The biosynthetic pathway of laminarin is essentially unknown, but we identified several genes which are likely to be involved in this metabolism in the Ectocarpus genome. This seaweed contains two cytosolic isoforms of UDP-glucose pyrophosphorylase (UGP, Esi0144_0004 and Esi0430_0005), supporting the assumption that UDP-glucose is the activated sugar needed for the production of laminarin. Beta-1,3-glucan synthases fall into two different GT families: the GT2, a polyspecific family which includes bacterial β-1,3-glucan synthases, and the GT48, which only contains eukaryotic β-1,3-glucan synthases (Cantarel et al., 2009). Ectocarpus harbors 11 GT2 homologous to cellulose synthases. Phylogenetic analysis confirms that these enzymes are not significantly related to bacterial β-1,3-glucan synthases (Michel et al., 2010). By contrast, the three members of the GT48 family (Esi0033_0138, Esi0193_0029 and Esi0338_0032) display significant similarities with plant callose synthases (c. 35% sequence identity). The phylogenetic tree of the GT48 family (Fig. 4) is congruent with the currently accepted phylogeny of the Eukaryotes (Fig. 1), with the β-1,3-glucan synthases from plants, fungi, Apicomplexa and Stra-menopiles consistently emerging as distinct clades. The putative β-1,3-glucan synthases of Stramenopiles are further divided into three groups. Clade A, which includes Esi0338_0032, is common to brown algae, diatoms and Oomycetes, suggesting that these glycosyltransferases are responsible for the polymerization of the backbones of laminarin, chrysolaminarin and mycolaminarin, respectively. The β-1,3-glucan synthases of clade B are only found in Phytophthora, and therefore they are likely to be involved in the biosynthesis of the Oomycete cell wall β-1,3-glucans. Clade C is unique to brown algae, but the exact role of Esi0033_0138 and Esi0193_0029 is unclear. These β-1,3-glucan synthases could specifically catalyze the production of laminarin M-series, which is a distinctive feature of brown algae (Read et al., 1996). Alternatively, they might be involved in callose biosynthesis, this molecule having been found in the sieve plates of Laminariales (Parker & Huber, 1965). In addition, Ectocarpus possesses two proteins (Esi0100_0034 and Esi0243_0020) which are homologous to KRE6, a GH16 family transglycosylase involved in β-1,6-branching of cell wall β-1,3-glucans in yeasts (Montijn et al., 1999). Therefore, these two proteins represent good candidates for the synthesis of β-1,6-linked branches of laminarin. This hypothesis is strengthened by the conservation of KRE6-like proteins in diatoms and Oomycetes. Remarkably, the KRE6-like protein PITG_03335 from P. infestans (Haas et al., 2009) is fused to a GT48 family β-1,3-glucan synthase. This GT48 module belongs to the clade A (Fig. 4), the very subgroup that we suggest to be responsible for laminarin polymerization.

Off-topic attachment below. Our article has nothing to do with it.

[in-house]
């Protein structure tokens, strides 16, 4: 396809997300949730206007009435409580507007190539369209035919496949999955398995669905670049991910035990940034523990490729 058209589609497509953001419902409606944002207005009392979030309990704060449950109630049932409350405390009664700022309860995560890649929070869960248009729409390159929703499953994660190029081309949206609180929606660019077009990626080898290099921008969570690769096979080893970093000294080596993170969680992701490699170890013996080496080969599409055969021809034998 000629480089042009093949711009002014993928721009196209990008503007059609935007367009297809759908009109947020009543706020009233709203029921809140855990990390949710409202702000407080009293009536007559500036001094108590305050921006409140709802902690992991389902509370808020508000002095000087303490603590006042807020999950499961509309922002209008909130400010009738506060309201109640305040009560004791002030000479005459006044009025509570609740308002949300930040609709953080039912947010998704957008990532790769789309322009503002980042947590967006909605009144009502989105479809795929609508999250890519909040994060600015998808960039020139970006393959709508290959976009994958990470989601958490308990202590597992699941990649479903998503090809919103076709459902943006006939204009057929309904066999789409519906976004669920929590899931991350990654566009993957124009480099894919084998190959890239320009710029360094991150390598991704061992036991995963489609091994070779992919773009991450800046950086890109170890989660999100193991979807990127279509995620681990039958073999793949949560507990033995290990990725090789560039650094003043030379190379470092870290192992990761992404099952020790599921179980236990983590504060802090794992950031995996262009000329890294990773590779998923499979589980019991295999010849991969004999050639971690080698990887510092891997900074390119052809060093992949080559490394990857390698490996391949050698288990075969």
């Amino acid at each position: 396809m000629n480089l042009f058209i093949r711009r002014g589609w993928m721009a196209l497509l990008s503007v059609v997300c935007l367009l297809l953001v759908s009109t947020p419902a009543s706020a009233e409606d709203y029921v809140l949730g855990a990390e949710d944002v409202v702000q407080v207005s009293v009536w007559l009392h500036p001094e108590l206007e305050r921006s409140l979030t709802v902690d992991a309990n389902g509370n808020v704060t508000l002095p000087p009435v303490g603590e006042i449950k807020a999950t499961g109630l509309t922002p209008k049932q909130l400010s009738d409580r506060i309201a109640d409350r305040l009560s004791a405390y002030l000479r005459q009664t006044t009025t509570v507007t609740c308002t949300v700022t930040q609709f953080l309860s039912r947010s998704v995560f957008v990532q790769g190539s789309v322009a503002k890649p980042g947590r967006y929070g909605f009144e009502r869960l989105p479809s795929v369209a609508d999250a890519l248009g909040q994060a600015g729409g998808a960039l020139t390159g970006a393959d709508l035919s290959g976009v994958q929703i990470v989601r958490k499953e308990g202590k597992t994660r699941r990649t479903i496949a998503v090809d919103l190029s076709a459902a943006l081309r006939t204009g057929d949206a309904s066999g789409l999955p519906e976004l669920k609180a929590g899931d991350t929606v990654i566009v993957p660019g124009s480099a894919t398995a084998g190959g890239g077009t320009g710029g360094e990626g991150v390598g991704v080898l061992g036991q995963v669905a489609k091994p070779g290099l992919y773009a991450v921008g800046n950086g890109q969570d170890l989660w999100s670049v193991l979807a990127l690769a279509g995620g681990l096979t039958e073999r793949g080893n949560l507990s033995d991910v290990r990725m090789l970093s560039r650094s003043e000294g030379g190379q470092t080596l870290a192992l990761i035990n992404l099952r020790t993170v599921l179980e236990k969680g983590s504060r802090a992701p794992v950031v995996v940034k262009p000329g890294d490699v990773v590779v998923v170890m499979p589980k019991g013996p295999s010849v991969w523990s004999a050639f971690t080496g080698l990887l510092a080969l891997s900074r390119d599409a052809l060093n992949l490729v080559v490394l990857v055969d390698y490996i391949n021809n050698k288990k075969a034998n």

The degradation of laminarin is potentially catalyzed by 10 endo-1,3-β-glucanases belonging to three different families (GH16, four genes; GH17, one gene; GH81, five genes), and by two exo-1,3-beta-glucanases (family GH5). These numerous laminarinases have homologs in bacteria (family GH16), fungi (families GH5 and GH81) and plants (family GH17), underlining the complexity of laminarin metabolism in brown algae. Laminarin oligosaccharides would be further hydrolyzed by β-glucosidases of the GH1 (Esi0061_0010, Esi0176_0045 and Esi0212_0019) or GH3 families (Esi0010_0226). The end-product, glucose, would be subsequently phosphorylated by a glucokinase (Esi0000_0270) before entering glycolysis.